If thy own hand . . . offend thee
Self-hatred? No, no dear: that seems inflated—
chagrin: the shame you feel when friends withdraw
for reasons they leave tactfully unstated,
leaving you to guess at your faux pas
From all you did and didn’t say for ages,
as in some vast congressional report,
your sin, at last, is lost among the pages;
a snow of detail cuts inquiry short.
In downtown windows where late sunlight glares,
you see yourself, as if you’d never met.
Who is this rumpled lookalike who wears
a blouse like yours, the armpits dark with sweat?
Your eighth grade diary still makes you cringe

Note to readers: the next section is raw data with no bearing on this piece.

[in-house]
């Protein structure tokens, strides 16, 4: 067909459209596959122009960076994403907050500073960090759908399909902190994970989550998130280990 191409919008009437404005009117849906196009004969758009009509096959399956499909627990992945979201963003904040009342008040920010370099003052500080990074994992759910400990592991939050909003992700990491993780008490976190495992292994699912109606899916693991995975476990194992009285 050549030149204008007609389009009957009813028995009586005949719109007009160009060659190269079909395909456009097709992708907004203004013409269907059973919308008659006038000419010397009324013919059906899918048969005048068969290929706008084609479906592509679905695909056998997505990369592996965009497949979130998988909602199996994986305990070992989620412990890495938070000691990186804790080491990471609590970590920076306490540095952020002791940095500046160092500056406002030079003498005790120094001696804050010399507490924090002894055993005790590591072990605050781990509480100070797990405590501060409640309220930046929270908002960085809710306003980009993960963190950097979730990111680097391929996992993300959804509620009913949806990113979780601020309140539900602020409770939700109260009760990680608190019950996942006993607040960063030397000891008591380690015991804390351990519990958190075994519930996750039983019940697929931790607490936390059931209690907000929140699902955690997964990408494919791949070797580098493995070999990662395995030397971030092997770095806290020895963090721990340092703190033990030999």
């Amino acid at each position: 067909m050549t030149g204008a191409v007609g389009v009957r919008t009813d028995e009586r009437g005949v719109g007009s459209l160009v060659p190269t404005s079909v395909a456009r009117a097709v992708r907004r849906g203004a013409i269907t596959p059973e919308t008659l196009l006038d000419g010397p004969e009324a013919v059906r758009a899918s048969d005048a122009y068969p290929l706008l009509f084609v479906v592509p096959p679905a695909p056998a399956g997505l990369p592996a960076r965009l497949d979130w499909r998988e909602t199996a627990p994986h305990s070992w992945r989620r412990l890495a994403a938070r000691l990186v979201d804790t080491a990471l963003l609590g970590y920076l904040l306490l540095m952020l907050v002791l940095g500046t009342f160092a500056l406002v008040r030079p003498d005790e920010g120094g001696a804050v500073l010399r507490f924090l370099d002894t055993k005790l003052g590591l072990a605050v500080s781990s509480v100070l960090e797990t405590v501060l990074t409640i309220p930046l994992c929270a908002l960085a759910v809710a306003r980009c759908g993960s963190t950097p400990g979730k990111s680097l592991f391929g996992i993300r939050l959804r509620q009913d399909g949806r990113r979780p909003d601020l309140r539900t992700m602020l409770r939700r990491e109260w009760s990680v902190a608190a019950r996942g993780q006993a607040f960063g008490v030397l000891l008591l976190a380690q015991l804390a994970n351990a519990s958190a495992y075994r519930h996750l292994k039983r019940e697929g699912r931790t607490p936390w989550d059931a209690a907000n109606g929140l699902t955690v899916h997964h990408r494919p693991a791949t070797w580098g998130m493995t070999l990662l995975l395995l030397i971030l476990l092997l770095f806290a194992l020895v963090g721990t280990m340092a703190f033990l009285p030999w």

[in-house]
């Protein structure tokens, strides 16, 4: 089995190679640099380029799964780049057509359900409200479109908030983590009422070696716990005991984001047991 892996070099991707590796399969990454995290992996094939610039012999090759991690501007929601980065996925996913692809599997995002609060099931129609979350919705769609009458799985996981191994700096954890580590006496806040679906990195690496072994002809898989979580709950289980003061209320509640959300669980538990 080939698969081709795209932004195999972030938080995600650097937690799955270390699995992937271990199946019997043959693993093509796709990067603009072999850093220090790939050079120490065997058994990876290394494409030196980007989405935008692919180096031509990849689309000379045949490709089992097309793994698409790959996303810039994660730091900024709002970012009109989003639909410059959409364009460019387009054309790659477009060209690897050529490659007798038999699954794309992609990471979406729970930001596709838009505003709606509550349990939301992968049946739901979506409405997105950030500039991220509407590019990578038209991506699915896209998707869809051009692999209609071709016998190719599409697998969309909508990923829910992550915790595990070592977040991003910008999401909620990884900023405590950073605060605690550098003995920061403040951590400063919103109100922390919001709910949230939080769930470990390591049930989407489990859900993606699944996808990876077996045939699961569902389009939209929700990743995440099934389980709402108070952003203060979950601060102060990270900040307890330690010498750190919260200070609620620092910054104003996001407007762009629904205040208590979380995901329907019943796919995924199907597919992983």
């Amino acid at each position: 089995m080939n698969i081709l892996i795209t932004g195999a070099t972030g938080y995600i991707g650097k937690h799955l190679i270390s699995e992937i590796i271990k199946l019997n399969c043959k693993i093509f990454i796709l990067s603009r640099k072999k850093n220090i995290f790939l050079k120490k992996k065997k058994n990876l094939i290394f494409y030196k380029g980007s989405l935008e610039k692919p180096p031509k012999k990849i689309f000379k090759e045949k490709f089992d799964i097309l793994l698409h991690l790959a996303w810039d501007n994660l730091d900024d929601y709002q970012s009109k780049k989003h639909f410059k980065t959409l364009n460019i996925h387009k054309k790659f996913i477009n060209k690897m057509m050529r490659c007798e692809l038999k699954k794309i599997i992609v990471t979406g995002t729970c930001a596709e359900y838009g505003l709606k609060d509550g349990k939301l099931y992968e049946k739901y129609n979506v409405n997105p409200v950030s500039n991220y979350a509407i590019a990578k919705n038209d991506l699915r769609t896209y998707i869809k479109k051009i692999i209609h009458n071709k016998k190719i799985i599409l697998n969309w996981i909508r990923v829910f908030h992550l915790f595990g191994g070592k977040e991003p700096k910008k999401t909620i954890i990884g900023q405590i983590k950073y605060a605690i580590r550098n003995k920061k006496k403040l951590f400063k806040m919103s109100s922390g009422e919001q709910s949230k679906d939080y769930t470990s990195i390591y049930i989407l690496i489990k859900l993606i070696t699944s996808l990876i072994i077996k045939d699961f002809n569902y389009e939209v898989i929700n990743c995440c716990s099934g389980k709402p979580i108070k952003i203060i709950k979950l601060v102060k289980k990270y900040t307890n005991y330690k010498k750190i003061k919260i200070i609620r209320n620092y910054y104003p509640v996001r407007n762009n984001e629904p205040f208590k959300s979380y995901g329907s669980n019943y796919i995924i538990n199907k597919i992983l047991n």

saved—for what?—that you might now despise
pages time has lent a jaundiced tinge
pouring forth their daisy-dotted i’s?
Some second-guesser in you finds untrue
the echo of your own voice in your ears,
and wants to ask which one most sickens you:
the voice that whines with neediness and fears,
Or one no doubts can ever undermine,
that speaks before a general assembly,
proclaiming loudly what to do with thine
own hand (or his, or mine), should it offend thee?